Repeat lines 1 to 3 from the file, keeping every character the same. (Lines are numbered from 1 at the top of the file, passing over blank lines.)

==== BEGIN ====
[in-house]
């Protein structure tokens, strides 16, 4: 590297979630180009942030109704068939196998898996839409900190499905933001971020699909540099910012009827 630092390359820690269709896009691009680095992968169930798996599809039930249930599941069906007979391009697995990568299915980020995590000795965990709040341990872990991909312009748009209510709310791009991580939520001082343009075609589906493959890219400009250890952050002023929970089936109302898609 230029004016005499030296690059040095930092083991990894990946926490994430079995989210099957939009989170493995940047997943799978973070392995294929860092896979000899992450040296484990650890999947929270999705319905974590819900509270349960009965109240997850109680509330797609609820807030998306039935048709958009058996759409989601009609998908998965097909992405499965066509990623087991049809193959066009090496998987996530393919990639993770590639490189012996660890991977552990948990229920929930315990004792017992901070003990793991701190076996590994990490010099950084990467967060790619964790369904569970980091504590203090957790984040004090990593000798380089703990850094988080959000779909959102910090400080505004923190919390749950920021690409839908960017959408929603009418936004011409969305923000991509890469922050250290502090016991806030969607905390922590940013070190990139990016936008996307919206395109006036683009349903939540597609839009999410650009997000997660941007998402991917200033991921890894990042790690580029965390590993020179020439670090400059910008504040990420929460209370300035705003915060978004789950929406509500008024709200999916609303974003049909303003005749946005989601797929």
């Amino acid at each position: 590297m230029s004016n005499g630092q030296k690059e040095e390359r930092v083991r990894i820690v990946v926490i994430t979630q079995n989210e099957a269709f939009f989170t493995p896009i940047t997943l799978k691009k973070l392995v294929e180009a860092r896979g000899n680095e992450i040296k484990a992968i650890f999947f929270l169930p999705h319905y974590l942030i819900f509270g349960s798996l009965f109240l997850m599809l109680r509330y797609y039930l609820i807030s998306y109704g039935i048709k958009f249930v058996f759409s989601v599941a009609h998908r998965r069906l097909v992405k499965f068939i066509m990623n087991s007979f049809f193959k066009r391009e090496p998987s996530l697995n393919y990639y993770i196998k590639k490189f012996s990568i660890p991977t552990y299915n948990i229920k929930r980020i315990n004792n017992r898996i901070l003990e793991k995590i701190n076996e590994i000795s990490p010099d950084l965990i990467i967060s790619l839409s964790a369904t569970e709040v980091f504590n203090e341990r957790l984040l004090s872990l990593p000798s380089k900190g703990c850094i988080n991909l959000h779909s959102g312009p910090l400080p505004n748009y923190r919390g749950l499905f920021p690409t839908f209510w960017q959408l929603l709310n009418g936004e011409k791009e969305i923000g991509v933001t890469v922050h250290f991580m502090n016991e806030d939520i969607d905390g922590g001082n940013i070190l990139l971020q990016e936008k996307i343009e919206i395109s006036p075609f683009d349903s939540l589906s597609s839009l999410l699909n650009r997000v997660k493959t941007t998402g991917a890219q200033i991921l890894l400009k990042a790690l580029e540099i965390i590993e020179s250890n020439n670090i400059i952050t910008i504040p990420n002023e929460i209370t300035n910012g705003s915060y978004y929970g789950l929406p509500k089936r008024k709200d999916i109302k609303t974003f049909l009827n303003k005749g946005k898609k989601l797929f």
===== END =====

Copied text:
[in-house]
């Protein structure tokens, strides 16, 4: 590297979630180009942030109704068939196998898996839409900190499905933001971020699909540099910012009827 630092390359820690269709896009691009680095992968169930798996599809039930249930599941069906007979391009697995990568299915980020995590000795965990709040341990872990991909312009748009209510709310791009991580939520001082343009075609589906493959890219400009250890952050002023929970089936109302898609 230029004016005499030296690059040095930092083991990894990946926490994430079995989210099957939009989170493995940047997943799978973070392995294929860092896979000899992450040296484990650890999947929270999705319905974590819900509270349960009965109240997850109680509330797609609820807030998306039935048709958009058996759409989601009609998908998965097909992405499965066509990623087991049809193959066009090496998987996530393919990639993770590639490189012996660890991977552990948990229920929930315990004792017992901070003990793991701190076996590994990490010099950084990467967060790619964790369904569970980091504590203090957790984040004090990593000798380089703990850094988080959000779909959102910090400080505004923190919390749950920021690409839908960017959408929603009418936004011409969305923000991509890469922050250290502090016991806030969607905390922590940013070190990139990016936008996307919206395109006036683009349903939540597609839009999410650009997000997660941007998402991917200033991921890894990042790690580029965390590993020179020439670090400059910008504040990420929460209370300035705003915060978004789950929406509500008024709200999916609303974003049909303003005749946005989601797929």
């Amino acid at each position: 590297m230029s004016n005499g630092q030296k690059e040095e390359r930092v083991r990894i820690v990946v926490i994430t979630q079995n989210e099957a269709f939009f989170t493995p896009i940047t997943l799978k691009k973070l392995v294929e180009a860092r896979g000899n680095e992450i040296k484990a992968i650890f999947f929270l169930p999705h319905y974590l942030i819900f509270g349960s798996l009965f109240l997850m599809l109680r509330y797609y039930l609820i807030s998306y109704g039935i048709k958009f249930v058996f759409s989601v599941a009609h998908r998965r069906l097909v992405k499965f068939i066509m990623n087991s007979f049809f193959k066009r391009e090496p998987s996530l697995n393919y990639y993770i196998k590639k490189f012996s990568i660890p991977t552990y299915n948990i229920k929930r980020i315990n004792n017992r898996i901070l003990e793991k995590i701190n076996e590994i000795s990490p010099d950084l965990i990467i967060s790619l839409s964790a369904t569970e709040v980091f504590n203090e341990r957790l984040l004090s872990l990593p000798s380089k900190g703990c850094i988080n991909l959000h779909s959102g312009p910090l400080p505004n748009y923190r919390g749950l499905f920021p690409t839908f209510w960017q959408l929603l709310n009418g936004e011409k791009e969305i923000g991509v933001t890469v922050h250290f991580m502090n016991e806030d939520i969607d905390g922590g001082n940013i070190l990139l971020q990016e936008k996307i343009e919206i395109s006036p075609f683009d349903s939540l589906s597609s839009l999410l699909n650009r997000v997660k493959t941007t998402g991917a890219q200033i991921l890894l400009k990042a790690l580029e540099i965390i590993e020179s250890n020439n670090i400059i952050t910008i504040p990420n002023e929460i209370t300035n910012g705003s915060y978004y929970g789950l929406p509500k089936r008024k709200d999916i109302k609303t974003f049909l009827n303003k005749g946005k898609k989601l797929f």